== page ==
Too late to hit brakes on NASCAR race in Grant Park, Ald. Reilly moves to curb future special events


It’s too late to stop Mayor Lori Lightfoot’s plan to turn Chicago’s most famous streets into a 12-turn, 2.2-mile showcase next July for the first street race in NASCAR’s 75-year history — an event that part will tie up Grant Park for two weeks.

But in downtown Ald. Brendan Reilly (42nd) wants to make sure this never happens again – at least not without local councilors being notified and council approval.

At Wednesday’s city council meeting, Reilly made good on his promise to curb the mayor’s virtually unbridled power, which must now approve major special events that take up parks for days or weeks, block Chicago’s streets and generally nuisance residents.

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The ordinance would require an order from City Council for any sporting event or special event that:

• Permits the closure of a state highway, arterial road, or more than four blocks of any other public street.

• Requires a portion of the public path to be closed for more than 24 consecutive hours.

• Or more than 10,000 participants are reasonably expected.

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Events with more than 10,000 spectators would also need to have a council-approved permit agreement that sets out the permit holder’s or sponsor’s obligations to restore public property, reimburse city costs, and compensate the city.

The regulation would “strengthen and standardize” Aldermanian verification for all types of sporting and special events, including those that would not trigger a council order.

In an email to the Sun-Times, Reilly said the regulation would “restore the balance of power” between the executive and legislature branches and ensure that “special high-attendance events such as NASCAR, the NFL Draft, Lollapalooza and others are reviewed by City.” and be approved Council.”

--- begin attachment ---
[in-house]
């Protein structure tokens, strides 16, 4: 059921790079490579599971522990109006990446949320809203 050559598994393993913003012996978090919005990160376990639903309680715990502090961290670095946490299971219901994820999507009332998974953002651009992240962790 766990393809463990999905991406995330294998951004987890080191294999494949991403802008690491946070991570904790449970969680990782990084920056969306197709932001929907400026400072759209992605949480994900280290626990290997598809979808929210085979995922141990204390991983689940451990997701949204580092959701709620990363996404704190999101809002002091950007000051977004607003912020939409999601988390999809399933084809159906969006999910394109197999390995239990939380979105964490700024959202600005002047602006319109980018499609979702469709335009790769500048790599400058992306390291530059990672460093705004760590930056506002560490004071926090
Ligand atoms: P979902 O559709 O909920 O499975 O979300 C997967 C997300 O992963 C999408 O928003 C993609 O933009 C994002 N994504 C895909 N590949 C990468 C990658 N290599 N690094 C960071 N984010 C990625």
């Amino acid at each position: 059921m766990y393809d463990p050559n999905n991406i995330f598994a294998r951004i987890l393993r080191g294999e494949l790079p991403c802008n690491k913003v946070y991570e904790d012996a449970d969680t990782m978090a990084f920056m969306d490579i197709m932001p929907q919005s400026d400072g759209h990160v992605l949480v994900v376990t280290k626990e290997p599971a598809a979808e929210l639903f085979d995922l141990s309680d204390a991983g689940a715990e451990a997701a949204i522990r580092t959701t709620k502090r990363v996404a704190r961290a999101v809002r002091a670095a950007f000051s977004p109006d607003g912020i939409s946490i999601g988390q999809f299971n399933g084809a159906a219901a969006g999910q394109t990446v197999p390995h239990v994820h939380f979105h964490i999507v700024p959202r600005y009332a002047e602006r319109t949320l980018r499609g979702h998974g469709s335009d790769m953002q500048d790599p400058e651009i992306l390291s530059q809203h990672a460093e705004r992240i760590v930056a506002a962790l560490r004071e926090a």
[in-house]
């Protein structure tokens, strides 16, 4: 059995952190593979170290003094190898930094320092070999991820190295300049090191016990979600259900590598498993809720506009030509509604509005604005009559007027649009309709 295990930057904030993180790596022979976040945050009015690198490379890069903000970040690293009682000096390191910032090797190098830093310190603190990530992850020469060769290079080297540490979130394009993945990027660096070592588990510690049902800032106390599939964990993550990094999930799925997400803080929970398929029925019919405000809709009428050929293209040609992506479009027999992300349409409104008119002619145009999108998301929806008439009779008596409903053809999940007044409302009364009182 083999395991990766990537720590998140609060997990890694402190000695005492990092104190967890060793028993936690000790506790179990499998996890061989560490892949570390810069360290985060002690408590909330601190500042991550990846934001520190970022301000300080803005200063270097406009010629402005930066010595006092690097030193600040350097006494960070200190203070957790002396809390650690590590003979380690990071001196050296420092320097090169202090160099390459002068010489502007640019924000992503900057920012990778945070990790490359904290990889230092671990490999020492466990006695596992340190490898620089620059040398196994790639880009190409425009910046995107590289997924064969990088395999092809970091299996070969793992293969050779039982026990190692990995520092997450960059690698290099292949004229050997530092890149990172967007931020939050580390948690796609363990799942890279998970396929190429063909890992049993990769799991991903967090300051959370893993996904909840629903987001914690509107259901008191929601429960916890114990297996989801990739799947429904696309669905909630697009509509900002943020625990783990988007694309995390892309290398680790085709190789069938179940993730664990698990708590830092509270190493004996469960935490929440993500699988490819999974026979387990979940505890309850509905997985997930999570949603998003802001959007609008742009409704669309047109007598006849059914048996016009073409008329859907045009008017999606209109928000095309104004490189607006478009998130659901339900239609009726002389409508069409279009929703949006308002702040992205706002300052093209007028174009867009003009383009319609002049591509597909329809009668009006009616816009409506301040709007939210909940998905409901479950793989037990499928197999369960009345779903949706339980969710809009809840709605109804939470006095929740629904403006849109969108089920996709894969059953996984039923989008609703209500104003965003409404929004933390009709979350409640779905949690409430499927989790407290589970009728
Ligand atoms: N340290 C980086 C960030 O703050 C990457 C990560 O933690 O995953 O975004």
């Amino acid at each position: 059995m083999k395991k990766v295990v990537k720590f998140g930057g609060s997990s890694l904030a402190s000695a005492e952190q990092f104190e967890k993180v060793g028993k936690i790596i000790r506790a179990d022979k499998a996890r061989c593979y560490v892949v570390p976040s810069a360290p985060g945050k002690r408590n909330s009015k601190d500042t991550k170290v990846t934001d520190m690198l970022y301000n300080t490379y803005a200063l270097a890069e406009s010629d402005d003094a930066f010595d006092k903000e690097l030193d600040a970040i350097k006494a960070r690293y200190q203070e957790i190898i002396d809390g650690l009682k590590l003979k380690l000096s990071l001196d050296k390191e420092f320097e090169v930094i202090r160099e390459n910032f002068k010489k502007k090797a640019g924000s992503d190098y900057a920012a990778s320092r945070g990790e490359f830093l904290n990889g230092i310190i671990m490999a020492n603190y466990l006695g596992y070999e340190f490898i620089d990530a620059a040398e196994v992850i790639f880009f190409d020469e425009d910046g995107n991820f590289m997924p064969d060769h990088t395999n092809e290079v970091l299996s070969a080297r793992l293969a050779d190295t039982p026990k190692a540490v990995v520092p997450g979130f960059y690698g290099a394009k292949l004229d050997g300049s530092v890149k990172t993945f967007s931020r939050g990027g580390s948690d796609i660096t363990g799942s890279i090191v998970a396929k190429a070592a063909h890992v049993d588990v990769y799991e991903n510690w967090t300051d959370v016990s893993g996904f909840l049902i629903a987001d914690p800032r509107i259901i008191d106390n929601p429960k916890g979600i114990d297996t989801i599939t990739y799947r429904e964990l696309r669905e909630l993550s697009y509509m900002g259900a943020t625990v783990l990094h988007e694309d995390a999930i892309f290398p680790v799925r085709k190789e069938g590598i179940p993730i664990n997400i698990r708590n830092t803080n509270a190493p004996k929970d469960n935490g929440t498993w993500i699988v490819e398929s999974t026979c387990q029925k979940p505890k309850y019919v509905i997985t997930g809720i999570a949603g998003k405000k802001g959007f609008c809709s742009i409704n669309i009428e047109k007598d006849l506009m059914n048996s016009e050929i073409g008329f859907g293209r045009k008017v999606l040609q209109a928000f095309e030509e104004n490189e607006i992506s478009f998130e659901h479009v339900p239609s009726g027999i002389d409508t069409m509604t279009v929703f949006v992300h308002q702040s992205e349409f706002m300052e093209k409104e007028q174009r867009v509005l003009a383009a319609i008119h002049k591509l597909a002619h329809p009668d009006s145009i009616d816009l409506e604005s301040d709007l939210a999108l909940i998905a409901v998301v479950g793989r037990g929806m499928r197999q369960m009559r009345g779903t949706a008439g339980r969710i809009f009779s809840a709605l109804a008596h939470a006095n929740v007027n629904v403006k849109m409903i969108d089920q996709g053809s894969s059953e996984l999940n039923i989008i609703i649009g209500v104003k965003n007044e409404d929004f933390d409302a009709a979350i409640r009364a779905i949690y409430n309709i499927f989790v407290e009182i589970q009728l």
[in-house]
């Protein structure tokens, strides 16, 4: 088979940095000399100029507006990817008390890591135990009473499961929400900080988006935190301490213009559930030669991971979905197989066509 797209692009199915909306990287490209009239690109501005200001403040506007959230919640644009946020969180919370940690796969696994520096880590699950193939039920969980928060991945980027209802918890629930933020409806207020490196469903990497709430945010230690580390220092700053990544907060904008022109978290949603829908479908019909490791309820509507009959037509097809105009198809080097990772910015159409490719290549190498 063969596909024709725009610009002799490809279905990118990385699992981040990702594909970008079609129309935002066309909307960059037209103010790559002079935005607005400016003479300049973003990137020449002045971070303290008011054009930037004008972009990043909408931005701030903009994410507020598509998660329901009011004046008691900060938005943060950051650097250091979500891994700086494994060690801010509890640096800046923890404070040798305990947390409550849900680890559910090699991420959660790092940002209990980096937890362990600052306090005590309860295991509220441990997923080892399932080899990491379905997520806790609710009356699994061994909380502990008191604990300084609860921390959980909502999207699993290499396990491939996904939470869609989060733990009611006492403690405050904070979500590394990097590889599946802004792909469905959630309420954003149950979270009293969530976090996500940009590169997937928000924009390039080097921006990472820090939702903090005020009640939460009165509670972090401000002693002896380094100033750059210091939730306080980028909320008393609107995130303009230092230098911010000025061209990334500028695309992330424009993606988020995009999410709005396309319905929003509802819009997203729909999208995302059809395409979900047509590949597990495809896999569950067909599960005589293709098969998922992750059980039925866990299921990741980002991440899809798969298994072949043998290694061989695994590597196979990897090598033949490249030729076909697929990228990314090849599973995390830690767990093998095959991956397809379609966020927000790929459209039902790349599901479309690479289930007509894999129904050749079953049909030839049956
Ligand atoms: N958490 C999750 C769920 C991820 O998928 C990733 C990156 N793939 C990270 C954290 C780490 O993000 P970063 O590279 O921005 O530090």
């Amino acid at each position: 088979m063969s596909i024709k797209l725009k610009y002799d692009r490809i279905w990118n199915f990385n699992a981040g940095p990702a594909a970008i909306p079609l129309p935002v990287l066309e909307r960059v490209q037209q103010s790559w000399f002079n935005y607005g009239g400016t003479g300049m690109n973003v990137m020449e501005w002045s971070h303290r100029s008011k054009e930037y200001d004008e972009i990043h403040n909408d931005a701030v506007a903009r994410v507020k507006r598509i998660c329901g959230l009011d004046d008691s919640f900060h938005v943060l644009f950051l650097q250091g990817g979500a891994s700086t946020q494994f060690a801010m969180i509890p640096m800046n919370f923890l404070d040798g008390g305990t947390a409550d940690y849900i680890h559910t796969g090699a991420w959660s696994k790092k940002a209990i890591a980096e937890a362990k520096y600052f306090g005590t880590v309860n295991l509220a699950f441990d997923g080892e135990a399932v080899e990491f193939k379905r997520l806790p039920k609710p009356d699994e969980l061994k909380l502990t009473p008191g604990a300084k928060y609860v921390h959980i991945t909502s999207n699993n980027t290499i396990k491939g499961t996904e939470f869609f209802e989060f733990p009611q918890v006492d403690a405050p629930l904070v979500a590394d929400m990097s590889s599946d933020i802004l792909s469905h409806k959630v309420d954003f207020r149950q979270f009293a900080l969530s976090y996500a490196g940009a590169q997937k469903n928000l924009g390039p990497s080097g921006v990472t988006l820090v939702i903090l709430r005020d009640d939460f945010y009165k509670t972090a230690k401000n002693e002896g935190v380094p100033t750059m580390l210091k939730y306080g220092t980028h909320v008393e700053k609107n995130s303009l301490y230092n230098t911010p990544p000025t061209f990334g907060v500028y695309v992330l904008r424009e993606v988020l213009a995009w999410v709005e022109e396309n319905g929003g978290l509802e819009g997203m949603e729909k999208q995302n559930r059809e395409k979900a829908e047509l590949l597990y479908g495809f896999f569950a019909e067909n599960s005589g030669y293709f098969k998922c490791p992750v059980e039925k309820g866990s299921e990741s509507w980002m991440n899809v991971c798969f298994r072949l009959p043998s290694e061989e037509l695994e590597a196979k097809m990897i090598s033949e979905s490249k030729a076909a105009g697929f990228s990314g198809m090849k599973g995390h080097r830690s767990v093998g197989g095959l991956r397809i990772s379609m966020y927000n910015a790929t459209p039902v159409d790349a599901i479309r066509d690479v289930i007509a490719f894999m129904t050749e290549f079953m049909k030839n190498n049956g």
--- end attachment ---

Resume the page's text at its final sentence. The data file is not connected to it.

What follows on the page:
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Recently, “we have seen the executive branch decide to unilaterally authorize large special events affecting hundreds of thousands of city dwellers — without feedback or approval from local councillors,” Reilly wrote.

“This ordinance will end unilateral executive branch scrutiny over these events and bring far more transparency and debate about these major events that impact our neighborhoods, our public safety and our city budget.”

The announcement of a NASCAR race in Chicago drew crowds to a panel discussion about the sport's popularity.

The July announcement of a NASCAR race in Chicago drew crowds to a panel discussion about the sport’s popularity.

Reilly and at least three colleagues – Brian Hopkins (2nd), Pat Dowell (3rd) and Sophia King (4th) – have complained that they were kept in the dark before the mayor announced the NASCAR race – something that Lightfoot denied.

They increased their opposition after the Chicago Park District recognized the NASCAR Cup Series-related “non-race event activity” permitting agreement, which allows the organizer to use part of Grant Park for 14 days – from June 22 to June 5. July 2023 – to be filled.

The Chicago Park District defined the “event footprint” as Roosevelt Road north to Randolph Street and Michigan Avenue east to DuSable Lake Shore Drive. Park District officials vowed to work with organizers to ensure there was “minimal disruption” to public access during the event.

The mayor has insisted there will be no full closure.

“Obviously there’s a build-up or down-phase for things like Lolla, for things like what’s going to happen with NASCAR,” the mayor said, referring to the annual Lollapalooza music festival.

But it’s not accurate, she added, to claim “Grant Park will be completely closed.”

She noted that “in the days before and in the days immediately after” the race, “there will be a period where build-up happens, and then de-build.” But…we will work with NASCAR to ensure we minimize the inconvenience to all residents and maximize their ability to continue enjoying Grant Park.”

Lightfoot acknowledged the “inconveniences” associated with both Lollapalooza and NASCAR, but argued that it pays to “present Chicago on a global stage during a nationally televised, first-of-its-kind race.”

In July, just days after Lolla’s Grant Park run was unilaterally extended for at least 10 more years, the mayor said: “I can’t tell you how many complete strangers have approached me over the course of this weekend and the day since [who] said, ‘Gosh, your city is phenomenal.’ I said thank you I agree. And spend a lot of money.’”





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